How Female Farmers Could Solve the Hunger Crisis
It's spring, and as sporadic rains fall on thirsty California, I am thinking about a certain biblical promise. Found in Hosea, it follows an assurance that God will heal, revive, and raise Israel up again: "He will come to us like the rain, Like the spring rain watering the earth" (NASB).
From a literary perspective, this comparison sounds just right. If God were an element, he'd be rain – soft yet torrential, the only remedy for desperate thirst and drought. But in Hosea's agricultural society, this promise was also literal. Rain was a saving grace, the invaluable resource that allowed crops to grow.
Today, rain still represents survival to rural families in the developing world. Small-scale subsistence farmers stake their lives on agriculture, relying on what they can grow to feed their families, earn an income, and send their kids to school. Armed with few resources, basic elements like water, seeds, and good soil mean the difference between hunger and health.
Yet, around the globe, millions of female subsistence farmers don't have equal access to basic resources to cultivate the land and sustain their communities. Mothers, sisters, daughters, and wives represent the backbone of the rural economy, especially in the developing world. They grow the food their families eat, cook meals, sell excess produce at market, and care for the household.
According to the UN's Food and Agriculture Organization, women make up nearly half of the rural workforce, yet receive only 5 percent of agricultural extension services, such as training and seeds. Despite their role in the rural food system, female subsistence farmers remain one of the most under-resourced demographics in the world.
This gender inequality carries desperate consequences. Lack of basic tools and training means women grow and harvest significantly lower yields than men – not because they can't farm as well, but because they don't have necessary resources. In fact, female farmers do more to increase food security in rural communities than men. Women cultivate vegetable gardens and edible crops close to home, which allows them to watch their children and cook meals. In contrast, men tend to travel further from the house to grow cash crops like tobacco, coffee, and corn – crops that do little to supplement diet.
If these women could achieve the same yields as men, studies estimate that 150 million undernourished people in the developing world would have enough to eat. This number should both shock us and move us to action, ensuring that female farmers have the tools they need to feed a hungry world.
Women farmers are food security's secret weapon. A bit of support and education for female farmers can have huge ramifications. Agustina Reyes, who partners with the organization I work for, Plant With Purpose, is living proof of this. Before, Agustina struggled to raise her five boys on a small plot of land in rural Dominican Republic. But through access to sustainable agricultural training, she was equipped to maximize food production. Agustina now manages a thriving farm and has even opened a small grocery business on the side, running the store to help support her large family.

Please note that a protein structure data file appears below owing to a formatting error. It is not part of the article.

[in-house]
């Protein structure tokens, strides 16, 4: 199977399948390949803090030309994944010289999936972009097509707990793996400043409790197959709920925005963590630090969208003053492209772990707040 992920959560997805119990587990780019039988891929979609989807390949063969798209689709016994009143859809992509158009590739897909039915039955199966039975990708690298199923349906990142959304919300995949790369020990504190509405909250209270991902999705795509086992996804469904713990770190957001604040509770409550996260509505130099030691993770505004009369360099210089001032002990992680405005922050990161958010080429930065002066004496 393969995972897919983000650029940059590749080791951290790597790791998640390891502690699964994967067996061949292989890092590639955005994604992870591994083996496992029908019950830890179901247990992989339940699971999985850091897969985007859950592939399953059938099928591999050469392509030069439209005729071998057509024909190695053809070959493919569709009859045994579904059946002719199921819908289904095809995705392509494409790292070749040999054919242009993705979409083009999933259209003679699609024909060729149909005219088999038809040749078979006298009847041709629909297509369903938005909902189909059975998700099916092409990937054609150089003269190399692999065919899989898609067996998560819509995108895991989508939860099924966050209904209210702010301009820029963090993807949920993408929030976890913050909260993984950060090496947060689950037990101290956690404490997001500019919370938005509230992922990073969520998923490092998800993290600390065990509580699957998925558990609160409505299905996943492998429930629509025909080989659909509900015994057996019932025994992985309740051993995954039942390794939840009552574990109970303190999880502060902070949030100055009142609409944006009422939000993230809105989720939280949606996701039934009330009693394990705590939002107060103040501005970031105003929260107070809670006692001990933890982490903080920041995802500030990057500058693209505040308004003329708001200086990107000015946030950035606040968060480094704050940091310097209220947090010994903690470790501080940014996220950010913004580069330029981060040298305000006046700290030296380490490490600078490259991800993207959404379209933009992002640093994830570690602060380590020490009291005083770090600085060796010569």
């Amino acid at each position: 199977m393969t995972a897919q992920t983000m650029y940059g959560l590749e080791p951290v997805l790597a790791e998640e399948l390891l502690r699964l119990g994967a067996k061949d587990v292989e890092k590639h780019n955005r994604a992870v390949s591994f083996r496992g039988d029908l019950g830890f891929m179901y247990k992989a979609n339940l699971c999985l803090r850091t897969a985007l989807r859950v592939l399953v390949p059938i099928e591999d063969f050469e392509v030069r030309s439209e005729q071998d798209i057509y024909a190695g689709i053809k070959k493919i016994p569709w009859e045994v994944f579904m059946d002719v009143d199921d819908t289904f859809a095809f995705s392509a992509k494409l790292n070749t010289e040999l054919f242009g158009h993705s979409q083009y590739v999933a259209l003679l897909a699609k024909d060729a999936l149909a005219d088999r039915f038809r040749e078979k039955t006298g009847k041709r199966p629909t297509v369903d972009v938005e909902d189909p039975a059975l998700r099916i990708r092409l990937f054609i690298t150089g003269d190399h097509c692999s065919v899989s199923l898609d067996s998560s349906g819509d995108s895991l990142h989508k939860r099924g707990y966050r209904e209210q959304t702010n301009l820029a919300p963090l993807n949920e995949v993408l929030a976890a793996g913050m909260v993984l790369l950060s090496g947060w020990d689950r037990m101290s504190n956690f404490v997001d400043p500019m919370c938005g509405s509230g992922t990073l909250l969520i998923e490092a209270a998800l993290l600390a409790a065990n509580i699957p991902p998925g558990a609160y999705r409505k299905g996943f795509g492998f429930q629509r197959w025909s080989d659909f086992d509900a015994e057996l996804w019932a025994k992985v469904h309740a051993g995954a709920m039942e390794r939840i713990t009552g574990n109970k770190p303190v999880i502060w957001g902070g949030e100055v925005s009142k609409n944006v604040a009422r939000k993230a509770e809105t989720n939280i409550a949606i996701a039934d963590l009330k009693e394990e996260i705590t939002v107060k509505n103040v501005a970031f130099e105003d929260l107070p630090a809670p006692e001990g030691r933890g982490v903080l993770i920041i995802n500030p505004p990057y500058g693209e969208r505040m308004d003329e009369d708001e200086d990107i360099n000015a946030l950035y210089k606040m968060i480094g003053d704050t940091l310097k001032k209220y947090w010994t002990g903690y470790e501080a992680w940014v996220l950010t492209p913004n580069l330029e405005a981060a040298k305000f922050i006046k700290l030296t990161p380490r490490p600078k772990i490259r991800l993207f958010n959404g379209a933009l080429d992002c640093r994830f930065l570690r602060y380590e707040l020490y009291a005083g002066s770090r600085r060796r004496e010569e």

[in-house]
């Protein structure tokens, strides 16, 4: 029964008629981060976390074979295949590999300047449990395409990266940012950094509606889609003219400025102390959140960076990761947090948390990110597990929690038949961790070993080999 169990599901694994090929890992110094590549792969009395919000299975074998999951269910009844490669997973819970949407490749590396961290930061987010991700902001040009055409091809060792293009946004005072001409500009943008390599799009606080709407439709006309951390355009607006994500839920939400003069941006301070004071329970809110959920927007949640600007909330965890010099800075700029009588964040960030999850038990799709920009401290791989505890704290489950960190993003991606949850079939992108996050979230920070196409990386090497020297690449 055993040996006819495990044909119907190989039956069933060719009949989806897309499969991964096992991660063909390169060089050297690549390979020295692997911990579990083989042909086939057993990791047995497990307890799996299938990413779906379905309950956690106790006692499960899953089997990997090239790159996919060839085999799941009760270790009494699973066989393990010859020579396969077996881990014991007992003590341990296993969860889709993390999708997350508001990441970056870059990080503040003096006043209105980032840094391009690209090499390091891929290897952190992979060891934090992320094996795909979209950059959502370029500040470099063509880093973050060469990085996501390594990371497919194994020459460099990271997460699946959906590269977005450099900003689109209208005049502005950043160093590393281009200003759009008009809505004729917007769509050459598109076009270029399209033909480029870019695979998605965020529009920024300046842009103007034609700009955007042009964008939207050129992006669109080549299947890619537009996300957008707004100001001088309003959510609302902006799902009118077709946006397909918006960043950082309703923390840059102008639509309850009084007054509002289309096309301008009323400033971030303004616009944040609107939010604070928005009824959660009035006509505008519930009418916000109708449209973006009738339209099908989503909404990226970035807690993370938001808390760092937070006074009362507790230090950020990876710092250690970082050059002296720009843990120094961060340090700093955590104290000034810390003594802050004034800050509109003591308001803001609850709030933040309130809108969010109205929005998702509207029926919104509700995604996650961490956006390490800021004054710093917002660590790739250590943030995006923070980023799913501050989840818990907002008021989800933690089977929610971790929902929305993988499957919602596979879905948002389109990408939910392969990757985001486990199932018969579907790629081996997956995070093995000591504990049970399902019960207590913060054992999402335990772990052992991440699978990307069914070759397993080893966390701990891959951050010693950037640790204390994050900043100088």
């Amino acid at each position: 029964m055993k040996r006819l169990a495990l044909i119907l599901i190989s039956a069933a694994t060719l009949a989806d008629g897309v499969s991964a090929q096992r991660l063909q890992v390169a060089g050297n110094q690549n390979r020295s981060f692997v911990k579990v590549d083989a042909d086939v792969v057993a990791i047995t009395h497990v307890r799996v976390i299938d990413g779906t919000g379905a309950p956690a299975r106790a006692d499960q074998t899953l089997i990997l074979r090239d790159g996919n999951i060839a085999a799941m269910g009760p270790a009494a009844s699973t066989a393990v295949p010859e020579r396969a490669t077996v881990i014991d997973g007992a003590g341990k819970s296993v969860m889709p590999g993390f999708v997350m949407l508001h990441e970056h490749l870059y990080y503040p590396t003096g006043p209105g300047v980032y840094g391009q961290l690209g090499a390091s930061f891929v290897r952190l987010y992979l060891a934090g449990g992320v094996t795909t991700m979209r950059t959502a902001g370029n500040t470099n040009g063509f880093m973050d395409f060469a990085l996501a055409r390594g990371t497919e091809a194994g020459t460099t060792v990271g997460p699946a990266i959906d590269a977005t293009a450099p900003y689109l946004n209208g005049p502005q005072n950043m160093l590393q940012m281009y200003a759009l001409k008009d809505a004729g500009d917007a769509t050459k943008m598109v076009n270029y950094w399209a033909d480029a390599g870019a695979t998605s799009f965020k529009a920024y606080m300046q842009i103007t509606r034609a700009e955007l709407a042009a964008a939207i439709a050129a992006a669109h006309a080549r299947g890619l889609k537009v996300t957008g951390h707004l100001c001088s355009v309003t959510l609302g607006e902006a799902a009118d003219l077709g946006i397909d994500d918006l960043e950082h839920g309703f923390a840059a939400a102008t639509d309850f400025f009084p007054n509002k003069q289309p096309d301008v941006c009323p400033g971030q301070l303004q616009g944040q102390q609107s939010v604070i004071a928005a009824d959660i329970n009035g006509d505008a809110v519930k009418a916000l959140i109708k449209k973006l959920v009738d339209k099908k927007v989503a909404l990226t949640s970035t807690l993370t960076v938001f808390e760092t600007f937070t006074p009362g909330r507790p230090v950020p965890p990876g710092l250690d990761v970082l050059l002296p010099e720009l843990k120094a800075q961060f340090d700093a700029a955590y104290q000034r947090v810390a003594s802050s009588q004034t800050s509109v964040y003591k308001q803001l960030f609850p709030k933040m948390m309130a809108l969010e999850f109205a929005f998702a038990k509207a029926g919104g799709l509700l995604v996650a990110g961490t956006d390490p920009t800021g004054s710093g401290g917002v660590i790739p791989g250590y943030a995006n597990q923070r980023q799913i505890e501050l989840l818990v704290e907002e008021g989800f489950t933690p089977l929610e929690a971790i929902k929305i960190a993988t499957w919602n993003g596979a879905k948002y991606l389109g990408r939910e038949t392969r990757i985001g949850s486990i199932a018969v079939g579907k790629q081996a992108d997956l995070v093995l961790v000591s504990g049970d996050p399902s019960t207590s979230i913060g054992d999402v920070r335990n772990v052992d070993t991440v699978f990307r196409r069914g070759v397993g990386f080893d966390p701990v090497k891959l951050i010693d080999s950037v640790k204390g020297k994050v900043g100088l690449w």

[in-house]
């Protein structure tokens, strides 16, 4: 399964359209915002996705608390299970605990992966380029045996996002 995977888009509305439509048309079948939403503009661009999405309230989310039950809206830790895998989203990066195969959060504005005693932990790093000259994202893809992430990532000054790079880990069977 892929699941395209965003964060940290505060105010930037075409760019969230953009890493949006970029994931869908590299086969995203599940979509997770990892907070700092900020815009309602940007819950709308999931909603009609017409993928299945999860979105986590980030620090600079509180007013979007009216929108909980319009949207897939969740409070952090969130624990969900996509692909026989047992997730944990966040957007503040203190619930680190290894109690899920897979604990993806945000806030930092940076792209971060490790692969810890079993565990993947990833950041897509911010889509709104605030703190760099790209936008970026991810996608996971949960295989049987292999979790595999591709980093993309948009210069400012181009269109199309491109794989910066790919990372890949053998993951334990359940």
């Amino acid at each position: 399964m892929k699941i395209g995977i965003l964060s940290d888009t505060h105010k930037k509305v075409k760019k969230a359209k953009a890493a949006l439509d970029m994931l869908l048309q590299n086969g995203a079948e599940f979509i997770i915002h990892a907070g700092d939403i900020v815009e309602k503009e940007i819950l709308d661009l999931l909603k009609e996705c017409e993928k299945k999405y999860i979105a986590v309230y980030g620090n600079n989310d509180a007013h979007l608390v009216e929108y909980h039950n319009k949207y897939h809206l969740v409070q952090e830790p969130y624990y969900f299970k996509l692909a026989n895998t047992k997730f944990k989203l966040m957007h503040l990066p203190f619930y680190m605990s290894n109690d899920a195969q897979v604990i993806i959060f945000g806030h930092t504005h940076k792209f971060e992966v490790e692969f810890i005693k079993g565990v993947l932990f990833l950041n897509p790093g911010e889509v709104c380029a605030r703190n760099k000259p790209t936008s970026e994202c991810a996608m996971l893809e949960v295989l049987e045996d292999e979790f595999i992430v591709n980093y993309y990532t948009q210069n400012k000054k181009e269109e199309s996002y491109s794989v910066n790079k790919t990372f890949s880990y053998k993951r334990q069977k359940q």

This is what shrinking the gender gap for female farmers looks like. Resources, whether they're small as seeds or broad as economic training, equip mothers and daughters and wives to use their own God-given talents and successfully lift themselves out of poverty.
Narrowing the gender gap requires advocating for our sisters who lack representation and supporting organizations that fight to give women the resources to feed their families and communities. Faith-based organizations like Plant With Purpose, Opportunity International, and Food for the Hungry work to provide support for subsistence farmers around the world, understanding that these families who rely on the land are particularly vulnerable to disparity and injustice.
The United Nation's declaration of 2014 as the International Year of Family Farming (IYFF) is another step in the right direction. IYFF means people are paying attention to disparity in an often-overlooked demographic and learning to celebrate the family farmers – male and female – who produce much of the world's food.
We in the U.S. tend to our gardens as a form of leisure. But for subsistence farmers around the world, the food they coax from the ground is life. Gender inequality in the developing world is more than inconvenient. For women farmers, it's a hunger issue, a justice issue, and an issue we're called to address when Jesus asks us to support "the least of these."
It's spring, and as I plant my garden boxes and wait for rain to cure our west coast drought, I'm praying God will set things right for our sisters around the world. And I'm praying we will be part of that solution – dedicated to providing resources for those who bend their backs daily over the earth. For women who farm the land, God's promise to come as rain must seem especially beautiful. The grace that falls from the sky sustains them, along with simple necessities like seeds, training, and good soil. In the end, these necessities sustain each one of us.
Annelise Jolley works for Plant With Purpose, a Christian nonprofit that alleviates poverty through environmental restoration. She appreciates stories and will drop everything for a leisurely breakfast, outdoor activities, and good conversation. Find her writing at annelisej.squarespace.com and trying to keep up with the Twitterverse at @AnneliseJolley.
To add a comment you need to be a registered user or Christianity Today subscriber.